Fifteen minutes of mindful breathing before bed calms and helps the brain manage stress.

It can be as simple as breathing in "calm" through the nose and breathing out "anxiety" through the mouth. Progressive relaxation—tightening and releasing muscles, starting with the feet and moving up the body a section at a time—has also had positive results. As does practicing gratitude and listening to soft music.

5. If your teen calls you a "tech fascist", it's a compliment!

  • Light from devices used for nighttime reading can interfere with sleep; this is why a printed book is better for nighttime reading.

  • The blue light on the phone is like daylight and pushes back the melatonin.

  • For children ages 6 and older, place limits on the time using media and the types of media, makes sure media does not take the place of adequate sleep, physical activity and other behaviors essential to health.

  • Consider having a family charging system where devices go to sleep at night.

  • Higher users have more depression, anxiety, lower self-esteem, sleep issues, and attentional challenges.

  • “Not social media itself but 60% of psychological distress from how it exposes them to lack of sleep and cyber bullying is the threat. Key message: get enough sleep, don’t lose contact with your friends in real life, and physical activity is important for mental health and well-being.”

  • Children need to turn off all technology 30-90 minutes before bed—adults 30 minutes—and do relaxing activities during that time. You might want to say something like, “I understand you want to continue playing video games, but we don’t play an hour before bedtime…. It makes your brain so active it’s hard to prepare for sleep.”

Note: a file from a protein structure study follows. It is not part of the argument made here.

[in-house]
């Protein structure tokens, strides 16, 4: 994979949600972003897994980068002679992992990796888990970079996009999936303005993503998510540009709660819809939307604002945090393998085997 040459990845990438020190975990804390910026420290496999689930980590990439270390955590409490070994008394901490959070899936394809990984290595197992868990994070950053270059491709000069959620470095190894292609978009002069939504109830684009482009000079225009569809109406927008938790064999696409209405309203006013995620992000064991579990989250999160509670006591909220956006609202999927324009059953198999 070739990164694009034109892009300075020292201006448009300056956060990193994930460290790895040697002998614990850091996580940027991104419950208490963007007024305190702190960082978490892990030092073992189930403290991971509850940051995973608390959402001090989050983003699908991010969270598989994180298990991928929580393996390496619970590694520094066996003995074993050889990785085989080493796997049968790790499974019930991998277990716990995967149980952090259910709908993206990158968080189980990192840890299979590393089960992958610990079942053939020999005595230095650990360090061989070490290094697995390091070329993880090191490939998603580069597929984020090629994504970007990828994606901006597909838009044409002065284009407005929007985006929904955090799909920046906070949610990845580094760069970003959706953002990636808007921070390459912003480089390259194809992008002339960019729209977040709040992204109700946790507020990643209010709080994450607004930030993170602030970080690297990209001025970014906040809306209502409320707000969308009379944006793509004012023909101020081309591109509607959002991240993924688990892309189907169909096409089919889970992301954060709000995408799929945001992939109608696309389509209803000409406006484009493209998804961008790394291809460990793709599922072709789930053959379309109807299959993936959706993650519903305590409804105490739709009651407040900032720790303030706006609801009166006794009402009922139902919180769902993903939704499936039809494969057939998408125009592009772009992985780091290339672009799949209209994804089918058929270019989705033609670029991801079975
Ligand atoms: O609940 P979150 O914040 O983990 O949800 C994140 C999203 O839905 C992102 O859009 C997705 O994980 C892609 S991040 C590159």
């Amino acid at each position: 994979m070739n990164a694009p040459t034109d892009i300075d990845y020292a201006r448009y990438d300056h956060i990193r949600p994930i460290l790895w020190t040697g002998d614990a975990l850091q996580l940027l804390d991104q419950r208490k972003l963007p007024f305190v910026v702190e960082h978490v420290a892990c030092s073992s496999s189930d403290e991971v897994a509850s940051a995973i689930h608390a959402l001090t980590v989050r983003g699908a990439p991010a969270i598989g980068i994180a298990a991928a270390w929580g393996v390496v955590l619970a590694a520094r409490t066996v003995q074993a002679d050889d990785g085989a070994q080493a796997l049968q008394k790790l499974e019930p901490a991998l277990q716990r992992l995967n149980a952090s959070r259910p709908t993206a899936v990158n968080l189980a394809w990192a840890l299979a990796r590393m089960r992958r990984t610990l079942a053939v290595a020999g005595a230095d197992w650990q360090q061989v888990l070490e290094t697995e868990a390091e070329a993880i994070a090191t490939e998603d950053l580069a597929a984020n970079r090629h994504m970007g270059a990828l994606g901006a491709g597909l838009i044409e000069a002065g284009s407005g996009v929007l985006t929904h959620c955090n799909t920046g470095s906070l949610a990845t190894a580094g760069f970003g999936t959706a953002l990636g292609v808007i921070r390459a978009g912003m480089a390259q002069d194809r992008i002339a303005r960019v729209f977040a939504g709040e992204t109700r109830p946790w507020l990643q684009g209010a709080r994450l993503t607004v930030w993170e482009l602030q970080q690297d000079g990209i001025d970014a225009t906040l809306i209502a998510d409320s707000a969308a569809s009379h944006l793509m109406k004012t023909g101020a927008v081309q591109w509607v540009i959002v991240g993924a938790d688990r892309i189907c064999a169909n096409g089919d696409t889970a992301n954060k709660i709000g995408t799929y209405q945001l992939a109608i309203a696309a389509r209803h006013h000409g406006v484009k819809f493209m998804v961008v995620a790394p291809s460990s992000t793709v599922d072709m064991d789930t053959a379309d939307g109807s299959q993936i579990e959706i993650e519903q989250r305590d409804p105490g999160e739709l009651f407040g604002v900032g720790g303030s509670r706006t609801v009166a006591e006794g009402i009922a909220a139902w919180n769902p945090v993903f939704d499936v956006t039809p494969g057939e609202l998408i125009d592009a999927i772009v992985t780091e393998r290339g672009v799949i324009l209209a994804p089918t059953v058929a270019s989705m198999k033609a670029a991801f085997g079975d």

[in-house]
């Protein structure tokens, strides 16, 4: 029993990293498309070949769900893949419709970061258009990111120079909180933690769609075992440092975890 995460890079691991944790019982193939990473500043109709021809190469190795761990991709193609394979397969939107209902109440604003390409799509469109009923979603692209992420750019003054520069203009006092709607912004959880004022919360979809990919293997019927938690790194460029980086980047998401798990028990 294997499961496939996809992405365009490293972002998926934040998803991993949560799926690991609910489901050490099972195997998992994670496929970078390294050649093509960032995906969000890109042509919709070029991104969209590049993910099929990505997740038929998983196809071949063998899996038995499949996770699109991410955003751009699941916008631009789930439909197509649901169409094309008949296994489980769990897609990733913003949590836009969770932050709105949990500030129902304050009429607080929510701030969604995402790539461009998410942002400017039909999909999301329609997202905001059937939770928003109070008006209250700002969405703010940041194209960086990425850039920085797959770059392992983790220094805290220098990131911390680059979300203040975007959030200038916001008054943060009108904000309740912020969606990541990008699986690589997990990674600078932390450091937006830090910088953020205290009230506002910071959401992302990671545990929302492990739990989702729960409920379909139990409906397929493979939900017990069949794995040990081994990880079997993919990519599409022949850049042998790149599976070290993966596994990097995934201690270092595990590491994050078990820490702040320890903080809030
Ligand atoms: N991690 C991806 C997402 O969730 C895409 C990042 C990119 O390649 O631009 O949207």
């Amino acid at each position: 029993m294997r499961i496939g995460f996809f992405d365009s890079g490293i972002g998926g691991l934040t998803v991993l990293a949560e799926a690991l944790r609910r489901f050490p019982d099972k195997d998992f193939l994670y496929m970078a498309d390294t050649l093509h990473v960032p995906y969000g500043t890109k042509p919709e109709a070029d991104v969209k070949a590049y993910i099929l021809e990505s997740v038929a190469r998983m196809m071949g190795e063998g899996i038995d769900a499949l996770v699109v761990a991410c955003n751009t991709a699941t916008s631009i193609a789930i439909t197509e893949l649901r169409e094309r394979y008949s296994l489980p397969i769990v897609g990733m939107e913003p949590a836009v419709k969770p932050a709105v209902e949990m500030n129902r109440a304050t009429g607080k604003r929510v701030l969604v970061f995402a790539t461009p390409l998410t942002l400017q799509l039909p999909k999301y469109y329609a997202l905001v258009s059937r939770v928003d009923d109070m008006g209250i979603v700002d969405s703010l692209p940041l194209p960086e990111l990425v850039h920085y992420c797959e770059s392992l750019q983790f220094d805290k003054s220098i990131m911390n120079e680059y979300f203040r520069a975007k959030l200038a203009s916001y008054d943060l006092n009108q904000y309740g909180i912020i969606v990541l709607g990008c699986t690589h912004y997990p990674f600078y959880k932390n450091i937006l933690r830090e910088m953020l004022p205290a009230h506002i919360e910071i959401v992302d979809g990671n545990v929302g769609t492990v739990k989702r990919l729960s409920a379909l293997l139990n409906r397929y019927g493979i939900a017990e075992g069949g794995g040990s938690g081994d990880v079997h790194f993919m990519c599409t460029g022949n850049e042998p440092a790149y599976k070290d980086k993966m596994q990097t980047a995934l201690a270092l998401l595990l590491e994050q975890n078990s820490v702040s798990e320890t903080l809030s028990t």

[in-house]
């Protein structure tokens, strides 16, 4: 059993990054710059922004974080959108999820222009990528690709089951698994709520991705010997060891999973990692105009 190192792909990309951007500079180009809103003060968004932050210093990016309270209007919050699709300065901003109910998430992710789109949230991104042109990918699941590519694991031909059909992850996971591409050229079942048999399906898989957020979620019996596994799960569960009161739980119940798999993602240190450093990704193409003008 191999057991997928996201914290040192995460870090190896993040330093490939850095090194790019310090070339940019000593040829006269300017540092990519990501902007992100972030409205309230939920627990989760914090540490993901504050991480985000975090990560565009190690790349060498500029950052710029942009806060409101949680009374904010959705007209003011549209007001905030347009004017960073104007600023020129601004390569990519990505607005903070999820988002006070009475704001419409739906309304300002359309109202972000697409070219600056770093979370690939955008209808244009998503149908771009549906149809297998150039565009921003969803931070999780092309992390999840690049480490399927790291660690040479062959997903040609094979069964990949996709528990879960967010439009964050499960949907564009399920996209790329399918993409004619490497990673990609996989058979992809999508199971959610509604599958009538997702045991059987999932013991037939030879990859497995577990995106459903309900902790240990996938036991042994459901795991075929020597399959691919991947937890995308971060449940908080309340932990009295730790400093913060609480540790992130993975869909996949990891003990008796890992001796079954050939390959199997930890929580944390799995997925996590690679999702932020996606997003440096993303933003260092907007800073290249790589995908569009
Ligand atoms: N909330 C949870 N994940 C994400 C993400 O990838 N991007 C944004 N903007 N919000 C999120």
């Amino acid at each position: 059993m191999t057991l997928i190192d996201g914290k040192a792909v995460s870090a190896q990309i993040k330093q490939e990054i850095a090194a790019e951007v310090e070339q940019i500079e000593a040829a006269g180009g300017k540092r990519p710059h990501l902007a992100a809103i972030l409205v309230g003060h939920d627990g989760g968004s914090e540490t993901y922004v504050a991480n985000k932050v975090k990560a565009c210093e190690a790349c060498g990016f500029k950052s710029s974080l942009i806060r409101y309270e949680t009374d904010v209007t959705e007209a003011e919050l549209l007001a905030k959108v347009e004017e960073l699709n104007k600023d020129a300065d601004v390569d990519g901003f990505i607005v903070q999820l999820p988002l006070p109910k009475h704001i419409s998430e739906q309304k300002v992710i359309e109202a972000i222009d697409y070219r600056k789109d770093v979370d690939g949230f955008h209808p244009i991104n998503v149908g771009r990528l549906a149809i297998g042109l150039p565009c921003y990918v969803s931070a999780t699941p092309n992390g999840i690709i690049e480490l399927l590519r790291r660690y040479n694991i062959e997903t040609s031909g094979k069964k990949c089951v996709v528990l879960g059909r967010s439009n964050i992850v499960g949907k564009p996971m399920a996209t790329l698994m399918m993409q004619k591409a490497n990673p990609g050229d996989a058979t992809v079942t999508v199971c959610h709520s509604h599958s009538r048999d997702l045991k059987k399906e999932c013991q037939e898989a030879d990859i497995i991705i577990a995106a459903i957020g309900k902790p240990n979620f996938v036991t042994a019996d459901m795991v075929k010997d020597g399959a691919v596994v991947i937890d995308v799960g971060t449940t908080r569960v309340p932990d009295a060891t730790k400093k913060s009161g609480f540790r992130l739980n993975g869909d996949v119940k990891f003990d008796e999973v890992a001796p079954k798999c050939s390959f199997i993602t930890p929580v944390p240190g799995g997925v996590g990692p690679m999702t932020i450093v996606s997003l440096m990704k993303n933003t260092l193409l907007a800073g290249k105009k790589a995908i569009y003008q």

• No screens in the bedroom. Period. Ever, says Chris Anderson, the editor of Wired. He's the parent who said his kids call him and his wife tech fascists. I’m guessing he wears those words as a badge of honor. He sees the dangers of tech firsthand and believes we need to set limits for our children and ourselves.

  • Model conscious use of screen time. Why would our children do what we want them to do if we don’t do it ourselves?

Research shows that adequate sleep, exercise, and face-to-face interaction are at the top of the list of activities that promote health, mentally and physically, in ourselves and our children.

We have limited ability to get schools to give less homework or start later to accommodate teenagers’ natural sleep rhythms, but we can influence habits—ours and those of our children.

Habits are hard to change, but knowing getting enough sleep is crucial for emotional well-being and physical health in ourselves and our children can help us make the necessary changes.

*If you care to go deeper into the subject, an excellent source is an article by Ruthann Richter, director of medical relations for Stanford Medical School’s Office of Communication and Public Affairs.

Coming soon is a series of articles on screen time and social media.